Buffalo Bills’ safety Damar Hamlin’s breathing tube was removed overnight.
Thursday’s Breaking News:
The University of Cincinnati Medical Center doctors held a news conference on Thursday to update the condition of Damar Hamlin, the Buffalo Bills’ safety who suffered cardiac arrest during Monday’s game.
Doctors said Hamlin was awake, able to move his hands and feet, and able to communicate on Wednesday night, asking who won the game by writing on a notepad.
“We know that he’s home and that it appears that all the cylinders are firing within his brain,” Dr. Pritts said. “Which is greatly gratifying for all of us for the nurses and respiratory therapists and caregivers as for his family and for everybody else beyond.”
Doctors could not answer what caused the cardiac arrest and said “tests will continue to be ongoing as he continues to progress.”
From the press conference:
As of this morning, he is beginning to awaken and it appears that his neurological condition and function is intact. We are proud to report that, very happy for him and for his family and for the Buffalo Bills organization, that he is making improvement. He continues to be critically ill and continues to undergo intensive care in our surgical and trauma ICU. He’s being cared for by ICU neurocritical care teams, trauma surgery and a cardiology team, as well as our expert nurses and respiratory therapists. They are attending to him and he still has significant progress that he needs to make, but this marks a really good turning point in his ongoing care.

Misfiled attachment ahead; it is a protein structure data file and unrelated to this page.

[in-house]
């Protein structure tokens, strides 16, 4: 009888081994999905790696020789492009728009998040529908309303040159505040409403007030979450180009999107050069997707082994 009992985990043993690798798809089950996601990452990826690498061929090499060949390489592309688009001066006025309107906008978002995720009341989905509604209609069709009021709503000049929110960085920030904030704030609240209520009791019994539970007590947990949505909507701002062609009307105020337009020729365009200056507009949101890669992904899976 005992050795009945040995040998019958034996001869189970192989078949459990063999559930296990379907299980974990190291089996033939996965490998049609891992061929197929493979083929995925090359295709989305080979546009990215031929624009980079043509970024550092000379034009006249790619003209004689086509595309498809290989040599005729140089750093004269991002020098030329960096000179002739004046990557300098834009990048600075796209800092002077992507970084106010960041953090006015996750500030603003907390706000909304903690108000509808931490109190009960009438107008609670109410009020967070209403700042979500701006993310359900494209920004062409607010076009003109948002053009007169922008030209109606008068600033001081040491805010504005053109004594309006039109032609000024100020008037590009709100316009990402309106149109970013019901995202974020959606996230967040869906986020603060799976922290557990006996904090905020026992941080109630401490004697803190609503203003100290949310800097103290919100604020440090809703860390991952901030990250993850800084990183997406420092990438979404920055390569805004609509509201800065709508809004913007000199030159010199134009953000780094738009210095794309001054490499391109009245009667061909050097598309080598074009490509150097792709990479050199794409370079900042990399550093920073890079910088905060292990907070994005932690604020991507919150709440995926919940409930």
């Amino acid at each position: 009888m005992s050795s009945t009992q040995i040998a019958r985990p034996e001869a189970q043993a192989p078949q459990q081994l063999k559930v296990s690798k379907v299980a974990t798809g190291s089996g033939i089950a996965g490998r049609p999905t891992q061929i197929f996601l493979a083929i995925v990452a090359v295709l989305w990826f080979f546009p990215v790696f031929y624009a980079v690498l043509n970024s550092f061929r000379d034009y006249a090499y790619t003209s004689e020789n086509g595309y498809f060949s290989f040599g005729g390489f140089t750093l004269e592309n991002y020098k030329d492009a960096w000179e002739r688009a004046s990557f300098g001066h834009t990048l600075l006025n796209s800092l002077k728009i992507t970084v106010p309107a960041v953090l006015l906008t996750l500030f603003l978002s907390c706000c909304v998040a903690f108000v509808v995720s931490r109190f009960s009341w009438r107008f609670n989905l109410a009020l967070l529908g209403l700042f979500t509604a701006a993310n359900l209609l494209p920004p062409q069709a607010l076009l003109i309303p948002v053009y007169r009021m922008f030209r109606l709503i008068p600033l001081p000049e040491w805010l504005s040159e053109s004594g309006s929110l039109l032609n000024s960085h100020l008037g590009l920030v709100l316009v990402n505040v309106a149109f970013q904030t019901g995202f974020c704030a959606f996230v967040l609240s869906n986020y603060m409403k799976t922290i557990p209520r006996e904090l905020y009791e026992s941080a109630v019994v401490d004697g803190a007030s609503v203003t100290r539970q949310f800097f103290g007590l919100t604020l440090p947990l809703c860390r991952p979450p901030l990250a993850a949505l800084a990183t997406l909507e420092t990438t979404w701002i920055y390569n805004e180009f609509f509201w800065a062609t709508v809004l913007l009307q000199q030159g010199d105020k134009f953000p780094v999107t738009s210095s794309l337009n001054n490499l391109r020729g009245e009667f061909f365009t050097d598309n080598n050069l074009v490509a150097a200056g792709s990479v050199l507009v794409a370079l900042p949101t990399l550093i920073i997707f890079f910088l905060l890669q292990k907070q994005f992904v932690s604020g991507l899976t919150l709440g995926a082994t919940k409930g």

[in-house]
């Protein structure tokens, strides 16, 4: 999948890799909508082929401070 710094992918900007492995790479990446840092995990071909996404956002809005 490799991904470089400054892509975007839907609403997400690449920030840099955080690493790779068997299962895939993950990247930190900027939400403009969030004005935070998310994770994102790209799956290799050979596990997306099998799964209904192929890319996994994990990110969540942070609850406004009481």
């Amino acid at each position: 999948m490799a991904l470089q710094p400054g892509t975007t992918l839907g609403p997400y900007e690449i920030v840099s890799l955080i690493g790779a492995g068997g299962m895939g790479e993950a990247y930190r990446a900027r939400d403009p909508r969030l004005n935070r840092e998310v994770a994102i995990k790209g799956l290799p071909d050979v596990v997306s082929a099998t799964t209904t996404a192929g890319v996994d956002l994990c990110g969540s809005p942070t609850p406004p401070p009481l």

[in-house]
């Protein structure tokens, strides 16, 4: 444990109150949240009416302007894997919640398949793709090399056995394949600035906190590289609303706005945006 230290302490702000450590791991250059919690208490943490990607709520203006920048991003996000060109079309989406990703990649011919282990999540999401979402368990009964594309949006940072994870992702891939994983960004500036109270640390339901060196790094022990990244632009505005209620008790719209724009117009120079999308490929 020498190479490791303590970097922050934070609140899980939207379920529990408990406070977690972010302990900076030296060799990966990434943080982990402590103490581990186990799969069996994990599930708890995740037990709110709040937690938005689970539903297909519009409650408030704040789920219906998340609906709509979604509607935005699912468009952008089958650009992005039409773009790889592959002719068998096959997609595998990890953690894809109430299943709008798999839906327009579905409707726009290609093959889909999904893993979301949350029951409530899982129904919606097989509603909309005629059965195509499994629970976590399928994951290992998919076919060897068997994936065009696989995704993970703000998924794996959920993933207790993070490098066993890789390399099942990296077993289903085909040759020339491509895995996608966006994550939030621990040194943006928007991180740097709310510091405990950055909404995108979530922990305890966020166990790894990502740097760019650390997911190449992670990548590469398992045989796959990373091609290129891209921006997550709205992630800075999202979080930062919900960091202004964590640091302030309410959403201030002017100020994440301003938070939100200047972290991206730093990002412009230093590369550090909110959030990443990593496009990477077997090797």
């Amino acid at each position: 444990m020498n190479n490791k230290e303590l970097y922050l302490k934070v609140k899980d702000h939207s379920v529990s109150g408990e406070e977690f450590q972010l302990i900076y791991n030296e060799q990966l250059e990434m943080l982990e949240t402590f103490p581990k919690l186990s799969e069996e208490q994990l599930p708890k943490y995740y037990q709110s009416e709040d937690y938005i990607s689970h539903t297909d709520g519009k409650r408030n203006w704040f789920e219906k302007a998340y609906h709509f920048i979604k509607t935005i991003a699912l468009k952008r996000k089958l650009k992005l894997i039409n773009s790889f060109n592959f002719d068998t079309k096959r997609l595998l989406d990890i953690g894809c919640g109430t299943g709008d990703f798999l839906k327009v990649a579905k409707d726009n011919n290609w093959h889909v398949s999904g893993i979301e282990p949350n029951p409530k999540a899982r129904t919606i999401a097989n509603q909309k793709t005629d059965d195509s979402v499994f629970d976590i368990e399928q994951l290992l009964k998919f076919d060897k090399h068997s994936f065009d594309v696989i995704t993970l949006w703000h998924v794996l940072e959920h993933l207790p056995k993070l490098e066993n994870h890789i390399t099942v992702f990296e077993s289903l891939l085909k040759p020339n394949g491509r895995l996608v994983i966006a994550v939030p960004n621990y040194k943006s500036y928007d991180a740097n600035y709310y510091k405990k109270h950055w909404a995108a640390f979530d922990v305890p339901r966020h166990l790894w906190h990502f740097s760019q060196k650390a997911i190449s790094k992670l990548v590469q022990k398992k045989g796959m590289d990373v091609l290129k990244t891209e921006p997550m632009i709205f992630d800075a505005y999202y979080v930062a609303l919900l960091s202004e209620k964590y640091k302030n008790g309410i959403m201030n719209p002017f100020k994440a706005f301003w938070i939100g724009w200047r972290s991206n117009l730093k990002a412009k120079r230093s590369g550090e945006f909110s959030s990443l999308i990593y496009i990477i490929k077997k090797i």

Hamlin suffered a cardiac arrest on the field and was promptly resuscitated. It did require CPR and defibrillation and was transported to University of Cincinnati Medical Center.
Was there a second resuscitation?
He received one defibrillation and one round of CPR that was on the field. He did not receive second defibrillation or additional CPR once he was in the ambulance or at the hospital.
He initially had a pulse on the field and then lost it under the nose of the physicians and the team that was with him, so he had truly immediate bystander CPR and then a defibrillation happened within several minutes as well.
Doctors want to see him continue to breathe more on his own, and then get him breathing completely on his own.
We sort of view the ventilator as an aid for him as he needs it. And so after the initial event, we were supporting him on the ventilator 100 percent. What our goal really for liberation from mechanical ventilation is to gradually decrease the amount of support and let him pick up the difference. When we reach 0 percent support, breathing tube comes out and we define that as success.
USA Today had an extensive transcript of the press conference.